If you're a meat-eater, it's better for your health and the planet to buy antibiotic-free meat and poultry. That might be tough to do, given that 80 percent of the antibiotics in use are fed to animals raised for food to keep them growing faster and to prevent them from getting sick in crowded and unsanitary conditions.
A recent poll released by Consumer Reports found a majority of people polled want more access to antibiotic-free meat. Eighty-six percent of respondents want meat and poultry free from antibiotics to be available in their supermarkets, but only 57 percent were able to find it in their local market. Seventy-two percent of those polled were extremely concerned that the extensive use of antibiotics in animals is creating superbugs that cause illnesses antibiotics can't cure.
It's a legitimate concern because drug resistance is already here.
Bacteria are becoming more resistant to antibiotics, making it harder for doctors to treat human diseases, including tuberculosis and pneumonia. The misuse of antibiotics is leading to a "public health crisis," Urvashi Rangan, director of Consumer Safety at Consumer Reports told CBS News.
Here are three reasons to make the commitment to animals raised without antibiotics that you can share with family and friends.
1. Keep antibiotics effective for fighting disease
We need to keep our life-saving drugs effective for when people really need them. Overuse by agricultural companies to make animals grow faster or to cover up poor living conditions for the animals is certainly not worth jeopardizing our ability to take care of our kids, parents, neighbors and the world community. The editorial board of The Washington Post warned that more must be done to reverse the overuse of antibiotics in livestock before a new generation of superbugs is created. The effectiveness of these incredibly powerful drugs is being undermined every day we give them to animals.
2. Invest in healthy food for your family
Purchasing antibiotic-free meat and poultry from a supermarket or restaurant is one major contribution you can make toward making the food supply safer and keeping your family healthy. Consumer Reports found 60% of poll respondents said they would pay more for antibiotic-free meats; 37% would pay up to one dollar more per pound.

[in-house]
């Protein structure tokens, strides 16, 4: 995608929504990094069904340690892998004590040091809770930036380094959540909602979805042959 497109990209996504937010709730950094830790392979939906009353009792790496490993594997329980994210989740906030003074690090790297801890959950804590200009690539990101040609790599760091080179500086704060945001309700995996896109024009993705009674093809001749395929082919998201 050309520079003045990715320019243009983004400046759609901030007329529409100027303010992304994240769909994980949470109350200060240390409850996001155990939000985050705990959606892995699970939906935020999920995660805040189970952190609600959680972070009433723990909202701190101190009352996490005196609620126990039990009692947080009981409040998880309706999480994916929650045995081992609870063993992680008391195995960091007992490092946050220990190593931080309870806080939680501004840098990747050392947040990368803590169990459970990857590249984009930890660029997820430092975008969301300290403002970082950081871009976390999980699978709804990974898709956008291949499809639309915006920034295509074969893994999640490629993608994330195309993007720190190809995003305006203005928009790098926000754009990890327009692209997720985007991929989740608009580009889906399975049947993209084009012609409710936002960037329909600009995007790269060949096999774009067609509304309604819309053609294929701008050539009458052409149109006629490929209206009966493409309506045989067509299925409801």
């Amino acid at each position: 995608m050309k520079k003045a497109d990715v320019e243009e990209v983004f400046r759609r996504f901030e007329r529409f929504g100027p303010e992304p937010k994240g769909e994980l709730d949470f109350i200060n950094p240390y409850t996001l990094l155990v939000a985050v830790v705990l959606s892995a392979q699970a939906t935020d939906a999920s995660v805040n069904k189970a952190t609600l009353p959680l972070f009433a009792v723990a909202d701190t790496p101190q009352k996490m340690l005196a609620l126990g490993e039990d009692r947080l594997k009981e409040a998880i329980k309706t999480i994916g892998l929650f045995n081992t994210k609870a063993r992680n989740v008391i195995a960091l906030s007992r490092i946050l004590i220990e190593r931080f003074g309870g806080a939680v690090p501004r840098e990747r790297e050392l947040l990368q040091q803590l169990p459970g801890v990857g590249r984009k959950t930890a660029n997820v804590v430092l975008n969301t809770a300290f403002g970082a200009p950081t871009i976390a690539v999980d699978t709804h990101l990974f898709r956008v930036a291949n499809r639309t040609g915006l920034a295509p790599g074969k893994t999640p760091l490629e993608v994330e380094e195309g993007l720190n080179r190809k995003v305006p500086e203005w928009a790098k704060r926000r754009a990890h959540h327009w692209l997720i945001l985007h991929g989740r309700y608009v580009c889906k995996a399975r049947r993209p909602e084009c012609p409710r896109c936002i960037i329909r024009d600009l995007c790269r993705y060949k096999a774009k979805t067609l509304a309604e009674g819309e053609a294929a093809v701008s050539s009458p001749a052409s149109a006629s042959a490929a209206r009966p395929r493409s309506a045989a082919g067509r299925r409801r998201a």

Unfortunately, labels on meat don't always make it clear when it is from animals raised without antibiotics. Look for meat labeled "organic" or "no antibiotics."
The labels "natural" or "antibiotic-free" are not meaningful when it comes to determining whether antibiotics are prohibited.
3. Consumer action is required to make antibiotic-free meat and poultry more widely available.
Most meat-producing companies, fast food restaurants and grocery store chains make and sell meats and poultry raised with antibiotics, according to a survey conducted by Representative Louise Slaughter (D-NY) in February. Be sure to check out Rep. Slaughter's list of food providers' antibiotic policies for an eye-opening understanding of how difficult it is to eat antibiotic-free meat and poultry when you're not cooking at home.
What can you do? Whether you're at the supermarket or eating out, check labels or ask your server whether the meat has been treated with antibiotics. And be sure to sign this petition from MomsRising asking Trader Joe's to source their meat only from animals raised without antibiotics.
Do you avoid eating meat from animals raised with antibiotics?
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